In taxis’ battle with Uber, ugly endgame looms
It’s easy to mock the taxicab drivers who encircled Uber’s Boston offices about a week ago, honking horns and protesting the upstart’s presence in their midst. They’re like Luddites trying to stop the spread of machine-made textiles, typewriter manufacturers objecting to personal computers, or travel agents outraged by services such as Travelocity. It seems obvious how this story will end: The taxicab industry, eventually, will be no more.
Or perhaps not. Many people have a lot of money invested in the status quo. They will fight to keep what they can. If the taxicab industry is to die, its death will not be pretty.
“People say this is good old-fashioned American competition,” a spokeswoman for the protesting cabbies said, “but that’s nonsense, because it’s not a level playing field.” She’s right. Right now, and like many other cities around the country, Boston’s hackney carriage unit, part of the city’s police department, dictates the conditions of service, sets prices, and tightly regulates supply. (The number of cabs in Boston is fixed at 1,825.) In effect, the industry is a government-created monopoly. One consequence of the monopoly is that taxi licenses, or medallions, trade for upwards of $600,000. Up to now, individuals and corporations have eagerly paid that price since, by owning a medallion, they and only they could pick up folks looking for a ride.
Then along came Uber, along with other new competitors such as Lyft. They use technology — a smartphone application that summons a car — to create a service that mimics a traditional taxicab but seemingly doesn’t cross the line to being a taxicab itself. You can’t legally hail an Uber car from the street. But from a consumer’s point of view, the difference is inconsequential.
The result has been a better product. Uber isn’t perfect; like any new company, it’s learning, making mistakes along the way. But that’s the nature of competition. And consumers seem to love it, with the result being that business for traditional cabs is down about 35 to 40 percent. Undoubtedly, that means the value of a medallion is falling too. Indeed, should Uber and its ilk continue to grow and succeed, one can imagine a day in the not-too-distant future when a medallion is worth almost nothing.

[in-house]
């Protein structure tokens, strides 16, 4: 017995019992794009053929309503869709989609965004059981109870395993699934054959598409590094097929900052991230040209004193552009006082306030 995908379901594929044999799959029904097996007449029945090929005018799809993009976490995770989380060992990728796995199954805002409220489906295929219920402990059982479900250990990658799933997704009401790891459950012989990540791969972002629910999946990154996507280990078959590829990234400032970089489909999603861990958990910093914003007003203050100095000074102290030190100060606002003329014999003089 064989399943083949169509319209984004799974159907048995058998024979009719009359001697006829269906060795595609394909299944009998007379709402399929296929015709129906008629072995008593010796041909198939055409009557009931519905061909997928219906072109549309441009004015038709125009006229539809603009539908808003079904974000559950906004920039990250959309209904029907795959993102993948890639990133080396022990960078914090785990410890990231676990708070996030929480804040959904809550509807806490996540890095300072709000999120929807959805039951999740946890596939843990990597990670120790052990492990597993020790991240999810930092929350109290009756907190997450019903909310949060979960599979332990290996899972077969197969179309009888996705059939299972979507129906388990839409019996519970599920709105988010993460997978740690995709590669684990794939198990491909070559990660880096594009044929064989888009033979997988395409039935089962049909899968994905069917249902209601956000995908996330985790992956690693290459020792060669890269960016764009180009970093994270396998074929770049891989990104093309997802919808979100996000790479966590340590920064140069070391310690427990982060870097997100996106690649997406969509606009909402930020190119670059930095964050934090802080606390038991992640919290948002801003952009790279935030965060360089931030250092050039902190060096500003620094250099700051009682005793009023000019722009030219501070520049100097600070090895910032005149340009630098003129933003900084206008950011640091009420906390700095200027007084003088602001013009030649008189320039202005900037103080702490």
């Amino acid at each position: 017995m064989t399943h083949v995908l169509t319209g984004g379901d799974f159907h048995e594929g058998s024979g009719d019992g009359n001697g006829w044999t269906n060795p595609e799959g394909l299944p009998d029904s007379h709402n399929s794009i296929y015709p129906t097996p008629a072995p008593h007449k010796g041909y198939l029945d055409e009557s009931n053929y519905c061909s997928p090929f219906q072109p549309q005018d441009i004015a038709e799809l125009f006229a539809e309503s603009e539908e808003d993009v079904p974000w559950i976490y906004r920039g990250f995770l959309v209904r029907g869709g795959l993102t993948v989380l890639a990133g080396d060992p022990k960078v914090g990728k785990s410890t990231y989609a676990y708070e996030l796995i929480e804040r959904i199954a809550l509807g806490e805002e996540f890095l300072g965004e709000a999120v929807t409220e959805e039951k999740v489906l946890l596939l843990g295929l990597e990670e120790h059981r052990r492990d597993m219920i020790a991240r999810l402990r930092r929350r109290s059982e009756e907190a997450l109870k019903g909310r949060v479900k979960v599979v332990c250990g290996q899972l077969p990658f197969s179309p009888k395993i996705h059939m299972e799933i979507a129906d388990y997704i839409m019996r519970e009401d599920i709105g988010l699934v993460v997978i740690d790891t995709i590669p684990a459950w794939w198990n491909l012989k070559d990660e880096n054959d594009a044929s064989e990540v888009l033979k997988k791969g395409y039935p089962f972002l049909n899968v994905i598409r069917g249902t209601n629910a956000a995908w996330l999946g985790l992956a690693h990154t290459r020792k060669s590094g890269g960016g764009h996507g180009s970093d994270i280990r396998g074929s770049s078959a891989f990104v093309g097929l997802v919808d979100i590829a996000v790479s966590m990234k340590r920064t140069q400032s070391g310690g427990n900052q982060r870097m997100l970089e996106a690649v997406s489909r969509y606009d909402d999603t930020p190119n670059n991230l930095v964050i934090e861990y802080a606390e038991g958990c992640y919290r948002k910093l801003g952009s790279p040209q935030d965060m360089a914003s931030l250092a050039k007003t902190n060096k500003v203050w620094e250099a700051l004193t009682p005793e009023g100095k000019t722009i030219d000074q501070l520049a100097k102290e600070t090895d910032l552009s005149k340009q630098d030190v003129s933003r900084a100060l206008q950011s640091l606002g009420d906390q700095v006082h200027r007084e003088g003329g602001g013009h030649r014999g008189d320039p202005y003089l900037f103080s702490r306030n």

Which is why, not surprisingly, the industry is so desperate to put a stop to Uber. In San Francisco, Chicago, and other cities around the world, cabbies are mounting protests, filing lawsuits, and lobbying local politicians.
When politics and business become enmeshed, the results are unpredictable. Many politicians will be sympathetic to the taxi industry’s arguments about drivers and dispatchers who might lose their jobs. Moreover, they’ll be sensitive to the economic claims of medallion owners, who will argue that they bought their medallions in good faith. If the rules change, they’ll say, shouldn’t they be compensated?
Using tax dollars to pay off medallion owners is almost certainly a nonstarter, however. Faced with this, the alternative will be to try to defend the taxicab industry: Load up the newcomers with stifling regulations; prohibit Uber cars from picking up passengers; impose mandatory pricing schemes.
Others will reject the industry’s argument that it deserves protection, arguing that taxicabs are like any other business, subject to the risks of marketplace changes. Medallions are like any other investment, with no guarantees about their value. There’s a precedent: Radio broadcasting licenses were once a kind of monopoly. But today they are worth far less because of competition from the likes of satellite radio and Spotify.
In the end, I suspect, most politicians will prefer to do nothing, letting the taxicab industry wither away amid ever mounting competition. But that outcome, which would ultimately serve the public good, is hardly certain. The industry is battling for its life, and the Luddites might well have their day.